A Real Entrepreneur

dieumette1Dieumette entered CLM as what we call a “ka espesyal,” or a “special case.” That means that she did not show up on the lists that we develop with community input at the beginning of the selection process. Our first step is designed to give us a list that includes all households in a neighborhood, organized into about five different categories based on their neighbors’ sense of their relative wealth. We then interview all the households that fall in the two poorest categories as we search for families who might qualify for our program.

But we know that some of the neediest households will fail to turn up on those lists. For various reasons, members of the community do not think of them. Some of these families are simply invisible. They live in such isolation even from their closest neighbors that people can forget that they exist. But many are young single women, who live with one or more children in a house or yard that their neighbors identify as part of a larger family. Such a woman might just use a corner of someone else’s house as a place to sleep with her children, or she might live so close to parents that neighbors fail to see her independent need. Our case managers have to be on the lookout for such special cases as we work through the selection process. They include some of the families who need us most.

Dieumette lives in a small, one room house in Platon Sous, a small neighborhood about twenty minutes off the main highway that leads from Mirebalais to Port au Prince. It’s high above Mirebalais, with views that extend widely, to Montay Terib in to the west and to the mountains that cut through Boucan Carré to the north. She has two girls, with two separate fathers. Abandoned by both men, she is raising her daughters on her own. But her little house is close to those belonging to her mother and her aunts, so her neighbors did not count her when they were listing the households in the area.

But she needed help. She was struggling to feed herself and her girls with a small business, buying and selling pigeon peas, using capital that she borrowed from two different people.

She started that business by borrowing 250 gourds from one friend and 500 gourds from another, a total of about $17. She would take that money to the small markets nearby in Gran Boulay or Dalon, where she’d buy a sack of pigeon peas. She’d then take it to Port au Prince, where she would sell it in smaller measures. Her profits were steady, even after her transportation costs were calculated.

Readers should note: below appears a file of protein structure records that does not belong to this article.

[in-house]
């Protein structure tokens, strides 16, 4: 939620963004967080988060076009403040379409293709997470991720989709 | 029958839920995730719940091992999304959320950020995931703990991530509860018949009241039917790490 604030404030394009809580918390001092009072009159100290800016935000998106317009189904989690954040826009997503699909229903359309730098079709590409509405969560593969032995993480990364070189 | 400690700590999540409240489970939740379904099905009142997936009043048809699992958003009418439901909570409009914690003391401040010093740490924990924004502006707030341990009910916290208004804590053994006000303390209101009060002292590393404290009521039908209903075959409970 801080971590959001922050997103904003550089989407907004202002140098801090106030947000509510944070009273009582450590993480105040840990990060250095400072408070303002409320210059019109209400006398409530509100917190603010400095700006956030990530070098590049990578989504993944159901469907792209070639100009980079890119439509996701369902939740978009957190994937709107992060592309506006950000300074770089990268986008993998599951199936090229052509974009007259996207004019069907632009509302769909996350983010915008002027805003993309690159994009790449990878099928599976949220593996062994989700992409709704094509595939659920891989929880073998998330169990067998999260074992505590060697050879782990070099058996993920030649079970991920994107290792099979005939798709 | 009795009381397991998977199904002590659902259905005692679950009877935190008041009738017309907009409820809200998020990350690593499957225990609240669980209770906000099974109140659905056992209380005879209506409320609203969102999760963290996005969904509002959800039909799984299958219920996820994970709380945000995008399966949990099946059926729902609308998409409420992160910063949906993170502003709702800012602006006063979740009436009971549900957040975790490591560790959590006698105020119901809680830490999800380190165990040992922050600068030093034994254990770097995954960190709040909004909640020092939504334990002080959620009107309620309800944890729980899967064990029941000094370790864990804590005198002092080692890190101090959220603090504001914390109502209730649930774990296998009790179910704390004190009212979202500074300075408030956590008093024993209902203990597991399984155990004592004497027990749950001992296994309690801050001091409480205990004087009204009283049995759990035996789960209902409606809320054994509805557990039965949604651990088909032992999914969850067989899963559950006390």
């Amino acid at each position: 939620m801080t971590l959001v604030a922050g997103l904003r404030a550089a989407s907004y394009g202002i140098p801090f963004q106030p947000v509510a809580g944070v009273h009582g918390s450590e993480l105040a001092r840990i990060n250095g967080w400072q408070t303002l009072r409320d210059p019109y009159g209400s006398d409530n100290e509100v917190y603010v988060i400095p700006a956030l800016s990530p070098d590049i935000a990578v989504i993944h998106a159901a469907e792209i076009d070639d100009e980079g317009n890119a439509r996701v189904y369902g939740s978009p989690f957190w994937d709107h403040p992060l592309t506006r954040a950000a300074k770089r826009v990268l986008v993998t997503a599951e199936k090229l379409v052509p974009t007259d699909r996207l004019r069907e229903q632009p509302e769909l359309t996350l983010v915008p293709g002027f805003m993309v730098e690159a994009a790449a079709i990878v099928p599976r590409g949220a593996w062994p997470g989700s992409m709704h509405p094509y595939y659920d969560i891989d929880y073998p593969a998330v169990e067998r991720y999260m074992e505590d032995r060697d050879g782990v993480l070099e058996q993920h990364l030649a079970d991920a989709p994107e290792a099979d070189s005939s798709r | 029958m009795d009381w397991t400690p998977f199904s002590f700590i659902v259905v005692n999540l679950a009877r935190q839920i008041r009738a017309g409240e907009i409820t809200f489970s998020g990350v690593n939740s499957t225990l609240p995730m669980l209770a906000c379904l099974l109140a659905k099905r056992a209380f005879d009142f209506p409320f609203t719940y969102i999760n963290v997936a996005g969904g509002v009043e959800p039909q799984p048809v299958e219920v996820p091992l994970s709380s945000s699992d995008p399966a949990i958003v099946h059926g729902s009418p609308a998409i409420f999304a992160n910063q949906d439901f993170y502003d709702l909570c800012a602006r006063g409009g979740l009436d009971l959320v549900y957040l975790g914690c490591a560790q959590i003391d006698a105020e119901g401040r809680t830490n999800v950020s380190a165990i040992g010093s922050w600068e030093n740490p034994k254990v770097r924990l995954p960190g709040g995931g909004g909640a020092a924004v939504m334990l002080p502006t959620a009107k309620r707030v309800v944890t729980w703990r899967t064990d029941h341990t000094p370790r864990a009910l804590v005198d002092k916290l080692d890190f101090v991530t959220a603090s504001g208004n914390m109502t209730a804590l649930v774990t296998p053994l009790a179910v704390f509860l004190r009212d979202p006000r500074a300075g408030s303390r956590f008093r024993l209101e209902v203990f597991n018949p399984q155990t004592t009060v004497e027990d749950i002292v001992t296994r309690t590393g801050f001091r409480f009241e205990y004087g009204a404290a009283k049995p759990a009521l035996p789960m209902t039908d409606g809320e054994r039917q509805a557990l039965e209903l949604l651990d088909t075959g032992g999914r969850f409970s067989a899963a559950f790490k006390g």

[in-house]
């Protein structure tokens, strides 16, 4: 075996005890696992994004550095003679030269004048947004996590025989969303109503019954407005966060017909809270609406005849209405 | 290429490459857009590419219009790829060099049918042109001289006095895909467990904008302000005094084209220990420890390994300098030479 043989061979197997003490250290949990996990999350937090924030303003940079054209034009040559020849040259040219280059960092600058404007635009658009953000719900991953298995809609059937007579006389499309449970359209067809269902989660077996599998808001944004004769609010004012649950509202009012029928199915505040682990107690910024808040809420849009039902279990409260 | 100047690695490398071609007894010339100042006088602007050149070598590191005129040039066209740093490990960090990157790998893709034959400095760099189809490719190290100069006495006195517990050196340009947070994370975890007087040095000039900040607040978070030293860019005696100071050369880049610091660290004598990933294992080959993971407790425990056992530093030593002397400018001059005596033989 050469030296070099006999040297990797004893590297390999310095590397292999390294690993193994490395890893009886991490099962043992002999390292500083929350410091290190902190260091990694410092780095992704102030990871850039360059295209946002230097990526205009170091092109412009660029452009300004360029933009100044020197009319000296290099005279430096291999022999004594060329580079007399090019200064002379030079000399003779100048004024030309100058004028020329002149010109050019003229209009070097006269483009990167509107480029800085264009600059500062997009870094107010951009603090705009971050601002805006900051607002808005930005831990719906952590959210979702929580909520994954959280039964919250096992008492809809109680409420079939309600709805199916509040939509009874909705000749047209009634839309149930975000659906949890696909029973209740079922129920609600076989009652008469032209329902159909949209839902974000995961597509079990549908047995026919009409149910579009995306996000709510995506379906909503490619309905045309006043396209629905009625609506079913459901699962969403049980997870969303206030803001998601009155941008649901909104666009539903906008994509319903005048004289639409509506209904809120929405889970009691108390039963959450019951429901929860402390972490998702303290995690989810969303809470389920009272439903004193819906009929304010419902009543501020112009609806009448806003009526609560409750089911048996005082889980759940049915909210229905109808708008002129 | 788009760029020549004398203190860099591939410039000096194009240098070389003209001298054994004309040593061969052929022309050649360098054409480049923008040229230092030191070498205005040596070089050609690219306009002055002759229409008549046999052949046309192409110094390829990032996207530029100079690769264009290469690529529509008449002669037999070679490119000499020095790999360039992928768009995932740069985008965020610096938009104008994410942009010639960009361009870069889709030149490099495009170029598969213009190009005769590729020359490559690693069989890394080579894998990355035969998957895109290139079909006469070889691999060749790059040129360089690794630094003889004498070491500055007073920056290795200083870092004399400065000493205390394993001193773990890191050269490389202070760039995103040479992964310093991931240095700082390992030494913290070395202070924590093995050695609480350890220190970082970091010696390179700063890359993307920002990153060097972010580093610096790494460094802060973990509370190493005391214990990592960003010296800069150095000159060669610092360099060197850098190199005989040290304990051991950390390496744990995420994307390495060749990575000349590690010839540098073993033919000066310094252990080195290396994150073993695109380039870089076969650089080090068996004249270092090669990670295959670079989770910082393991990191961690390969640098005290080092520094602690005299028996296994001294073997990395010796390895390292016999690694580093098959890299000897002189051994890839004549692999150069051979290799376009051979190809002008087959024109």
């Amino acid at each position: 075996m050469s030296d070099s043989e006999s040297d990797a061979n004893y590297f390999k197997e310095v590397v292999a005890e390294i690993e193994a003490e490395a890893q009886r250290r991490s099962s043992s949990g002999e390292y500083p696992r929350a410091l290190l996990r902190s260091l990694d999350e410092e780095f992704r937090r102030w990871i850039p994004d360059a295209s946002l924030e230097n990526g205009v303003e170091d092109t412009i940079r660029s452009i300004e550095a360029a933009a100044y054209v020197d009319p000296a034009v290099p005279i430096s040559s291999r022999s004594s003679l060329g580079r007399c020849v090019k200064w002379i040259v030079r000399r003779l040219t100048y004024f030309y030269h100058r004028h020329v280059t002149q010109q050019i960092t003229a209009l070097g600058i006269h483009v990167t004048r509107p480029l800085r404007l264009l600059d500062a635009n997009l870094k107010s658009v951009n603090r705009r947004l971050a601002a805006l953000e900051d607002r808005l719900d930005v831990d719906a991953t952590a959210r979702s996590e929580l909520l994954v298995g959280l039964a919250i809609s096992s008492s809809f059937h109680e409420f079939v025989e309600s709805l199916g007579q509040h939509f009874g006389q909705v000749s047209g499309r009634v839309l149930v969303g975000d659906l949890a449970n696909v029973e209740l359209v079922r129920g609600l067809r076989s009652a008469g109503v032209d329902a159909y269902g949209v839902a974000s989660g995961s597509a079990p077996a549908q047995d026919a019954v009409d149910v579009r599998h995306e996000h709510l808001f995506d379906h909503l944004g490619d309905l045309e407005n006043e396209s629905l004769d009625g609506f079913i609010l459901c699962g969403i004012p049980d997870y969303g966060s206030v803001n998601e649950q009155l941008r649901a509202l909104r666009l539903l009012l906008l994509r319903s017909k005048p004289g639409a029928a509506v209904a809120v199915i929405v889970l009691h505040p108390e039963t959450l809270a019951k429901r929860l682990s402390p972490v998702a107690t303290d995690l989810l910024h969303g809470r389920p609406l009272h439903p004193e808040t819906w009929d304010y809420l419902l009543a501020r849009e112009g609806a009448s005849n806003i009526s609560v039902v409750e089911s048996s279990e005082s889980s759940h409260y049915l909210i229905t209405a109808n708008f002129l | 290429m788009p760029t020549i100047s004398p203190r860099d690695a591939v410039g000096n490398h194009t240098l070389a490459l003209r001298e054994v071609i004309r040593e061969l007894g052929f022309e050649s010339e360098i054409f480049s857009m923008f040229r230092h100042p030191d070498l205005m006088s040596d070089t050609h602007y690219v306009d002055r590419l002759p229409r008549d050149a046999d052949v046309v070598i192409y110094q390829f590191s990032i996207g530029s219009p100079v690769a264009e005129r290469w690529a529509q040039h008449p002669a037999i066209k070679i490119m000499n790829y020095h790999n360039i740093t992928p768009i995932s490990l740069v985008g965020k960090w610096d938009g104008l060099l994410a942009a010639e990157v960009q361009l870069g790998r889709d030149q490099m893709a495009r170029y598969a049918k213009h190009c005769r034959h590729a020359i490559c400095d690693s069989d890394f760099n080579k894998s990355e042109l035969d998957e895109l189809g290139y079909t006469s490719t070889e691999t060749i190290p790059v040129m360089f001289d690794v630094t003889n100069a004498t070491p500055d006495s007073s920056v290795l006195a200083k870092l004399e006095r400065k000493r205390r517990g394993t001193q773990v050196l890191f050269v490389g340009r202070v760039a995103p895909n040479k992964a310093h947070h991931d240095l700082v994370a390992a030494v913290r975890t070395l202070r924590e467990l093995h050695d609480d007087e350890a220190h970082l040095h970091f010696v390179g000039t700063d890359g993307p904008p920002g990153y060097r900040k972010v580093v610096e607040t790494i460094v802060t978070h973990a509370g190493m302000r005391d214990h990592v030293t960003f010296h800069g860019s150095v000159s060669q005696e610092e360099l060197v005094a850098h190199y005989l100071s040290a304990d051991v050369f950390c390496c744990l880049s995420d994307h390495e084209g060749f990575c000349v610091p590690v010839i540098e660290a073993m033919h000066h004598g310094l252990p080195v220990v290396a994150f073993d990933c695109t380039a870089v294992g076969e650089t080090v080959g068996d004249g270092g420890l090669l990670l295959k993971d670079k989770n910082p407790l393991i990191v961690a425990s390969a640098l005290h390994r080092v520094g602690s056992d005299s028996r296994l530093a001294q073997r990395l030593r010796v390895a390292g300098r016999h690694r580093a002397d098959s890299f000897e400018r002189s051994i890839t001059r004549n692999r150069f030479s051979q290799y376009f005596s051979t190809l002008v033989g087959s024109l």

Then one day, she bought herself a “bwat sekrè,” or a “secret box.” That’s something like a piggy bank: a box with a small hole that allows someone to insert money, but not to take it out. Dieumette explains: “Every time I came home from the market, I would put a little something in my secret box. I needed money to feed my girls, but I knew that if we ate everything, we’d never get ahead.”

As spring turned to summer, the price of pigeon peas got so high that she couldn’t afford to buy a sack full any more, not with the very little money she had borrowed. And then her friends said they needed their money back.

So she cracked open her secret box and found that she had saved up 450 gourds, a little more than $10. It wouldn’t be enough to buy beans, so Dieumette thought about what else she could buy. “I bought a case of soap and four buckets of salt, and I started selling them in the market.” She kept turning them over and adding little bits of profit to a new secret box. And before too long she had 900 gourds, which was enough to buy a very small piglet, one barely weaned. But she is taking good care of it. It’s already worth twice what she bought it for, and it’s still growing fast.

Her business took a hit this month, as she has had to draw on it to send her little girls to school, but she already bought a second piglet with money from the savings club she’s in with her fellow CLM members, so she’s making good progress. And Dieumette already has a clear plan, too. When her pigs are big enough, she’ll sell them off to buy a cow. “I really want a cow, because once it starts giving you calves it can really help you.”

So, though she was regularly hungry when she started the program, she was all set to begin succeeding almost as soon as she joined. She had the financial discipline that she developed by using her secret boxes and the good sense to shift her investment when faced with a situation that called for a new plan. One of the ways we articulate the criteria for joining CLM is that we should not take families who could succeed with credit. Looking back, it looks as though Dieumette might have been able to.

But I don’t regret her selection, because I think that to assume that she could have succeeded with credit would have been a poor bet. She started with neither a husband to back her up nor assets like livestock that would have been sufficient to insure her against bumps in the road. And she wasn’t able at the time to feed her girls well. For someone like her, failure at a credit program was too easy to imagine.